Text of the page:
Long story short, my house is nice and it's about to be empty. I've decided I am probs using the rest of my vacation days in country, so I should probably use them with someone next to me. I'm done traveling alone. Come get to know me, and if anything else, I'll introduce you to my cute friends.

Saturday, July 26, 2014

What I took from the Chicas Conference...

Because I have a mostly unwritten policy with my blog that I don't mention too many things about work I probably won't talk much about the recent Chicas Brillantes conference I went to. I do want to talk about an "Archie Bunker" activity, but I am still trying to find an Amanda-way to do that. Until then I give you "What I took from Chicas Brillantes".

Two things. 

The first: 
Most of the pages from a 2003 calendar. I was attracted to the images while my group began working on their collages. Unfortunately for them, and fortunately for me, none of the girls in my group were interested in these images.

Imagine my luck when the activity was over and the leadership told people to go ahead and take the leftovers. I offered the images first to the Dominican leader in my group, because she and I had been looking through them the entire time, but she was also ready to trash them.

I've learned a lot from these images. For starters, 2003 was the international year of freshwater. Pretty cool. Also, each piece is made with water from the location in the world it represents (wash image was originally a water color done by Dave Parker.) I also learned that I like "art" in my house. I was going to wait until the volunteers left because I am sharing space with them and since they live here too I want them to be comfortable, but they all liked the pictures, so up they went. It's cool for me to have something to remind myself that water can be scarce for some people. My water goes out, but I have confidence it'll be back the same day. Others don't afford such luxury.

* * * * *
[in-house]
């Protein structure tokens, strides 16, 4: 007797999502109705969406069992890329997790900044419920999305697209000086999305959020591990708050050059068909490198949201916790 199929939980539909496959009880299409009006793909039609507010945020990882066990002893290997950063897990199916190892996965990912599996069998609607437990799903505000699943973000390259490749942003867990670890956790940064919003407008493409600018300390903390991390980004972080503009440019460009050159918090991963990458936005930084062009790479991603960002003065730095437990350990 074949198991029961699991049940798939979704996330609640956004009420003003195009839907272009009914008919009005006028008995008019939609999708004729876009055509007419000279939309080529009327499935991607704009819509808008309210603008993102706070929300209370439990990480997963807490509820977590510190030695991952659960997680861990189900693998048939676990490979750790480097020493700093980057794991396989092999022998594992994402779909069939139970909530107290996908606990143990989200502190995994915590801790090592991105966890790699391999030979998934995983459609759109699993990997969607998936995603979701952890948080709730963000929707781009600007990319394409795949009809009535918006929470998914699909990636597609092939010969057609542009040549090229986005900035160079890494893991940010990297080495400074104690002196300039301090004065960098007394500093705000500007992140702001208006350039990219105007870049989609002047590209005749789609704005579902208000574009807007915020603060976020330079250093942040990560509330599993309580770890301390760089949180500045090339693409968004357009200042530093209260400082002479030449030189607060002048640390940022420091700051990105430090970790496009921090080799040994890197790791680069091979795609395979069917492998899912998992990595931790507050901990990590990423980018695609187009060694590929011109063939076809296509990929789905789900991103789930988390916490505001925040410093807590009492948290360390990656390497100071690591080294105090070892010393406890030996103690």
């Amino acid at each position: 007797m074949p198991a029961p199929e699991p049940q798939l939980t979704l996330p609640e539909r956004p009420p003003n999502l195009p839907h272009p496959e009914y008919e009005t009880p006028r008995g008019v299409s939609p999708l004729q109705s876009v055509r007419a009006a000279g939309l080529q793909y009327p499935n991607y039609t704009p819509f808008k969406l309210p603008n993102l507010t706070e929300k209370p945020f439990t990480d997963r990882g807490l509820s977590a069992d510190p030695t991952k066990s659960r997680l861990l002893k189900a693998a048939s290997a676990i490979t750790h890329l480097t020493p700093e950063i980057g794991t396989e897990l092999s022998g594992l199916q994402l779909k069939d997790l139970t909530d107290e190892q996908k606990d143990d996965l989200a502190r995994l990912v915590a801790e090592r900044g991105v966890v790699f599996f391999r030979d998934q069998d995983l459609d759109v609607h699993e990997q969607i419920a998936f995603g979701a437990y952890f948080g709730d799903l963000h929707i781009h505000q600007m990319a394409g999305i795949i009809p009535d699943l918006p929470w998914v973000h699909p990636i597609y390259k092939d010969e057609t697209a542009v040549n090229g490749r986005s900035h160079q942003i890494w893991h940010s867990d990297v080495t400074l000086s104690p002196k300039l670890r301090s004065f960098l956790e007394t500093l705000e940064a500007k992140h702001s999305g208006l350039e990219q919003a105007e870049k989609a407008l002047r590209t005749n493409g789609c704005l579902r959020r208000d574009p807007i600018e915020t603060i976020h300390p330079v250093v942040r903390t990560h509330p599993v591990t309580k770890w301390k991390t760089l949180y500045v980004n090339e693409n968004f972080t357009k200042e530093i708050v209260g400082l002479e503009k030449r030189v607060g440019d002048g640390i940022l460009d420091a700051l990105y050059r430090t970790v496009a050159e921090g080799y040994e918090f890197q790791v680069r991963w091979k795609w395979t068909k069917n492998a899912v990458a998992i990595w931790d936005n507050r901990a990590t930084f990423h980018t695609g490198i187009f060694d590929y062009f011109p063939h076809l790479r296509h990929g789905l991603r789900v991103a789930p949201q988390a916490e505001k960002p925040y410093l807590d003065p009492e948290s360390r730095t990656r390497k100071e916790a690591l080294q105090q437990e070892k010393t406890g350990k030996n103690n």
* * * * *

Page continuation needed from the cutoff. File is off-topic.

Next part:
The second thing I took from the Chicas Brillantes conference was the idea of encouraging notes being sent within a group of people. We all know emotions can run high, especially when a lot of girls live together in one house, so I thought this could be fun. 

I started with white Manila folders I had on hand (you can see I was short one) and I just asked my housemates to each decorate one. You may have noticed a theme, rainbows. I was drawing mine next to Cole and as she began drawing her rainbow I let her know that I was planning on drawing a rainbow too. After that Taylor drew hers and I wondered if she had noticed the rainbow theme too, but she hadn't. The rest we pushed to draw rainbows, I mean after three it's a theme right? 

Hopefully thinking about good qualities someone has, as all of my roommates possess, will help keep good spirits for all. 

For more information about water in asia and maybe this 11 year old calendar www.adb.org/water

Saturday, July 5, 2014

A quick update

I haven't spent much time blogging lately. This is mostly because I don't like blogging about work-type stuff and I have been doing a lot of work type stuff lately. Such is life.

I will tell you that I am working at an english immersion camp for the organization that solicited me. Because we didn't have enough American volunteers the first two weeks I had invited a few Peace Corps Volunteers to fill in and therefore have had plenty of time to bond with some PCV's while they stayed with me at my home. I have also had a great time getting to know the American Volunteers who are down here for differing lengths of time during the summer. I will let it be known that I have taught them all how to play spades so my evenings have been filled with some pretty intense bonding.

I set it up a last weekend to take the volunteers to Santiago. This was probably going to be their last chance to get out of Puerto Plata for a while, so we met up with Chris and went to the Centro Leon museum in the city. I'll have to find a link to the museum, because it really was worth the price.  I also bought the coolest book I have ever bought. It was written by children from across this country. USAID and some other organizations put it together. The illustrations were added and the text was typed up. It is really well done.